Unsub Gives Libraries Powerful Evidence to Walk Away from Big Deals – SPARC

“Heather Piwowar and Jason Priem are working non-stop to accelerate the pace of the open science revolution.

The pair co-founded the non-profit organization Our Research, which recently developed and debuted Unsub, a data dashboard and forecasting tool that helps academic libraries cut their subscriptions to expensive bundles of toll-access journals….

Unsub (formerly known as Unpaywall Journals) has widely been hailed as a game changer in the scholarly communications market, providing institutions with the leverage they need when negotiating with publishers over journal subscription packages.  The tool forecasts the value and costs of individual journals to specific institutions, leveling the playing field for the first time for libraries when conducting negotiations with publishers….”

Taking a Big Bite Out of the Big Deal – The Scholarly Kitchen

“Unsub is the game-changing data analysis service that is helping librarians forecast, explore, and optimize their alternatives to the Big Deal. Unsub (known as Unpaywall Journals until just this week) supports librarians in making independent assessments of the value of their journal subscriptions relative to price paid rather than relying upon publisher-provided data alone. Librarians breaking away from the Big Deal often credit Unsub as a critical component of their strategy. I am grateful to Heather Piwowar and Jason Priem, co-founders of Our Research, a small nonprofit organization with an innocuous sounding name that is the provider of Unsub, for taking time to answer some questions for the benefit of the readers of The Scholarly Kitchen. …”

Introducing new open access data in Journal Citation Reports – Web of Science Group

“The research?publishing?landscape is undergoing rapid change,?disrupting the longstanding dominance of the subscription model and replacing it with open access models.?Funders, librarians and publishers are looking to?improve?transparency?of?open access, with?publishers under increasing pressure to eliminate or shorten embargoes, improve open access options and to ‘flip’ traditional subscription or hybrid journals to?make?all research?articles?freely accessible and reusable upon publication via a Creative Commons license – usually referred to as gold OA.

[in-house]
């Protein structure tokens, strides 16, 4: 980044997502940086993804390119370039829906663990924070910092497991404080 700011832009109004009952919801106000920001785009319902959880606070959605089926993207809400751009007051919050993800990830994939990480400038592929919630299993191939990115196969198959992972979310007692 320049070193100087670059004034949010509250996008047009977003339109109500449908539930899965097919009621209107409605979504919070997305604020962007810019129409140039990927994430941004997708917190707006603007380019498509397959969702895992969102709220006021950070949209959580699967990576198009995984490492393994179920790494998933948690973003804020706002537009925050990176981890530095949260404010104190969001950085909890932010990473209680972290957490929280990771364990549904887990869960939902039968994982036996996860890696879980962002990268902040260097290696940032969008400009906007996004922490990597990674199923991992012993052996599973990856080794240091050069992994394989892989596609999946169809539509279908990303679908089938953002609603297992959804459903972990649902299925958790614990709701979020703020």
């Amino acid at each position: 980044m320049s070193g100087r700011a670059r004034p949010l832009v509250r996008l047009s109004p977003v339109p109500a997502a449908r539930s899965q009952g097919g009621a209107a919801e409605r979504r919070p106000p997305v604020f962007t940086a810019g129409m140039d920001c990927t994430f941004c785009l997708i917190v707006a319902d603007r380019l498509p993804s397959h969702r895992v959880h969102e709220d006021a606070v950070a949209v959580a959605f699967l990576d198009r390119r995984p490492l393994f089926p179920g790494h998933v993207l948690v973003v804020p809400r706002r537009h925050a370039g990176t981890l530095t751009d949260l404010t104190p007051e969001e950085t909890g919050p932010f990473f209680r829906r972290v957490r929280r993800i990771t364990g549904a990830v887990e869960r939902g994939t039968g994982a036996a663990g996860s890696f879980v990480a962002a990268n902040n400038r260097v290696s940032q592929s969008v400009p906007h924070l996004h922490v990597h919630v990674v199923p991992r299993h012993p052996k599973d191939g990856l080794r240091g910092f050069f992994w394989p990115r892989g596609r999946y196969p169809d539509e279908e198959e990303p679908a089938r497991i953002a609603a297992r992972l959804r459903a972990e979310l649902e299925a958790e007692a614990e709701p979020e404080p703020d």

To help the research community navigate through this complex transition, we have added open access data to Journal Citation Reports (JCR) profile pages?to?increase transparency around?how much of the scholarly literature is published using the gold OA model, and how much of this content is being cited. This will help the research community better understand the contribution of gold OA content to the literature and its influence on scholarly discourse….

The new descriptive feature uses Our Research (formerly ImpactStory) data to identify content published under a Creative Commons license (gold OA) and allows it to be easily differentiated from subscription or free to read content (which may not be free to re-use.) This?provides?funders,?publishers, librarians,?and?researchers?with transparent, publisher-neutral information about the relative contribution of gold OA articles to a journal’s overall volume of content and citations.?The feature is in beta until the release?of?the 2020 Journal Citation Reports?in June….”

Introducing new open access data in Journal Citation Reports – Web of Science Group

“The research?publishing?landscape is undergoing rapid change,?disrupting the longstanding dominance of the subscription model and replacing it with open access models.?Funders, librarians and publishers are looking to?improve?transparency?of?open access, with?publishers under increasing pressure to eliminate or shorten embargoes, improve open access options and to ‘flip’ traditional subscription or hybrid journals to?make?all research?articles?freely accessible and reusable upon publication via a Creative Commons license – usually referred to as gold OA.

To help the research community navigate through this complex transition, we have added open access data to Journal Citation Reports (JCR) profile pages?to?increase transparency around?how much of the scholarly literature is published using the gold OA model, and how much of this content is being cited. This will help the research community better understand the contribution of gold OA content to the literature and its influence on scholarly discourse….

The new descriptive feature uses Our Research (formerly ImpactStory) data to identify content published under a Creative Commons license (gold OA) and allows it to be easily differentiated from subscription or free to read content (which may not be free to re-use.) This?provides?funders,?publishers, librarians,?and?researchers?with transparent, publisher-neutral information about the relative contribution of gold OA articles to a journal’s overall volume of content and citations.?The feature is in beta until the release?of?the 2020 Journal Citation Reports?in June….”

Impactstory is now Our Research – Our Research blog

However, [our many projects] mean that Impactstory name is becoming increasingly confusing. We love helping folks tell Stories about Impact…but that’s not all we do, and hasn’t been for a while now. So it’s time to change our name to reflect that….

“Research” means what it says. “Our” means we want research to belong to 1) humankind and 2) the academic community….”